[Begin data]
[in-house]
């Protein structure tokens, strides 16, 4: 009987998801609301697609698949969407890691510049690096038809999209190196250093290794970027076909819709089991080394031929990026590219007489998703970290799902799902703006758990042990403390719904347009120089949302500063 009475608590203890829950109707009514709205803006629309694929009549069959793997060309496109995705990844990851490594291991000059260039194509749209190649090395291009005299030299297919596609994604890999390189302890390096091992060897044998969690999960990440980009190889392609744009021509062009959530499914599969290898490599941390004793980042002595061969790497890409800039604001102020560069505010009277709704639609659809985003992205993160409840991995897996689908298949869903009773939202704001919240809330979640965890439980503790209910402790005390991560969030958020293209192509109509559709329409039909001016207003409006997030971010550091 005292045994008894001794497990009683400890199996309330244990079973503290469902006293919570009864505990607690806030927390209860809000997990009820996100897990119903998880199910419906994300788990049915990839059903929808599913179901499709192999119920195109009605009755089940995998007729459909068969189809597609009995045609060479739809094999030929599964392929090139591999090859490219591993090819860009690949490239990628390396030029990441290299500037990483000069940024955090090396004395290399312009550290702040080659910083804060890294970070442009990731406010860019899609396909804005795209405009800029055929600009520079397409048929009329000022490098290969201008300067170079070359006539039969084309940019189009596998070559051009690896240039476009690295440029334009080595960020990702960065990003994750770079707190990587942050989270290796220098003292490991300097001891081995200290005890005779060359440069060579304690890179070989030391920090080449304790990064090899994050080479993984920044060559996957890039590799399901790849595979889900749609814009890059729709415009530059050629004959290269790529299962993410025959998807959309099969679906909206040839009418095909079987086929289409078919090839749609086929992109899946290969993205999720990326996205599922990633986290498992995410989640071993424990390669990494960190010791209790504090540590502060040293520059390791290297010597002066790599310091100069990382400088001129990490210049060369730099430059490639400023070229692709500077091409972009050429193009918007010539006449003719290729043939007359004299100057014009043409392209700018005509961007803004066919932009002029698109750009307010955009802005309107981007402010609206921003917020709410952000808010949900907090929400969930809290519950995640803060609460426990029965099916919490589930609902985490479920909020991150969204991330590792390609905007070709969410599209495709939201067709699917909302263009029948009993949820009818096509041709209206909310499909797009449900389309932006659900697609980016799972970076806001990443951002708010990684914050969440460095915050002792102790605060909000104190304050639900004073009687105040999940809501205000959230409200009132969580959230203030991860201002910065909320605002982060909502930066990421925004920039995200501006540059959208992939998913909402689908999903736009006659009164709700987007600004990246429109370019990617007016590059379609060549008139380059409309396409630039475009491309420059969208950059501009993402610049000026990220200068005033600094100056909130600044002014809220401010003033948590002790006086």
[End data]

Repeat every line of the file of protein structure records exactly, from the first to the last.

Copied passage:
[in-house]
């Protein structure tokens, strides 16, 4: 009987998801609301697609698949969407890691510049690096038809999209190196250093290794970027076909819709089991080394031929990026590219007489998703970290799902799902703006758990042990403390719904347009120089949302500063 009475608590203890829950109707009514709205803006629309694929009549069959793997060309496109995705990844990851490594291991000059260039194509749209190649090395291009005299030299297919596609994604890999390189302890390096091992060897044998969690999960990440980009190889392609744009021509062009959530499914599969290898490599941390004793980042002595061969790497890409800039604001102020560069505010009277709704639609659809985003992205993160409840991995897996689908298949869903009773939202704001919240809330979640965890439980503790209910402790005390991560969030958020293209192509109509559709329409039909001016207003409006997030971010550091 005292045994008894001794497990009683400890199996309330244990079973503290469902006293919570009864505990607690806030927390209860809000997990009820996100897990119903998880199910419906994300788990049915990839059903929808599913179901499709192999119920195109009605009755089940995998007729459909068969189809597609009995045609060479739809094999030929599964392929090139591999090859490219591993090819860009690949490239990628390396030029990441290299500037990483000069940024955090090396004395290399312009550290702040080659910083804060890294970070442009990731406010860019899609396909804005795209405009800029055929600009520079397409048929009329000022490098290969201008300067170079070359006539039969084309940019189009596998070559051009690896240039476009690295440029334009080595960020990702960065990003994750770079707190990587942050989270290796220098003292490991300097001891081995200290005890005779060359440069060579304690890179070989030391920090080449304790990064090899994050080479993984920044060559996957890039590799399901790849595979889900749609814009890059729709415009530059050629004959290269790529299962993410025959998807959309099969679906909206040839009418095909079987086929289409078919090839749609086929992109899946290969993205999720990326996205599922990633986290498992995410989640071993424990390669990494960190010791209790504090540590502060040293520059390791290297010597002066790599310091100069990382400088001129990490210049060369730099430059490639400023070229692709500077091409972009050429193009918007010539006449003719290729043939007359004299100057014009043409392209700018005509961007803004066919932009002029698109750009307010955009802005309107981007402010609206921003917020709410952000808010949900907090929400969930809290519950995640803060609460426990029965099916919490589930609902985490479920909020991150969204991330590792390609905007070709969410599209495709939201067709699917909302263009029948009993949820009818096509041709209206909310499909797009449900389309932006659900697609980016799972970076806001990443951002708010990684914050969440460095915050002792102790605060909000104190304050639900004073009687105040999940809501205000959230409200009132969580959230203030991860201002910065909320605002982060909502930066990421925004920039995200501006540059959208992939998913909402689908999903736009006659009164709700987007600004990246429109370019990617007016590059379609060549008139380059409309396409630039475009491309420059969208950059501009993402610049000026990220200068005033600094100056909130600044002014809220401010003033948590002790006086």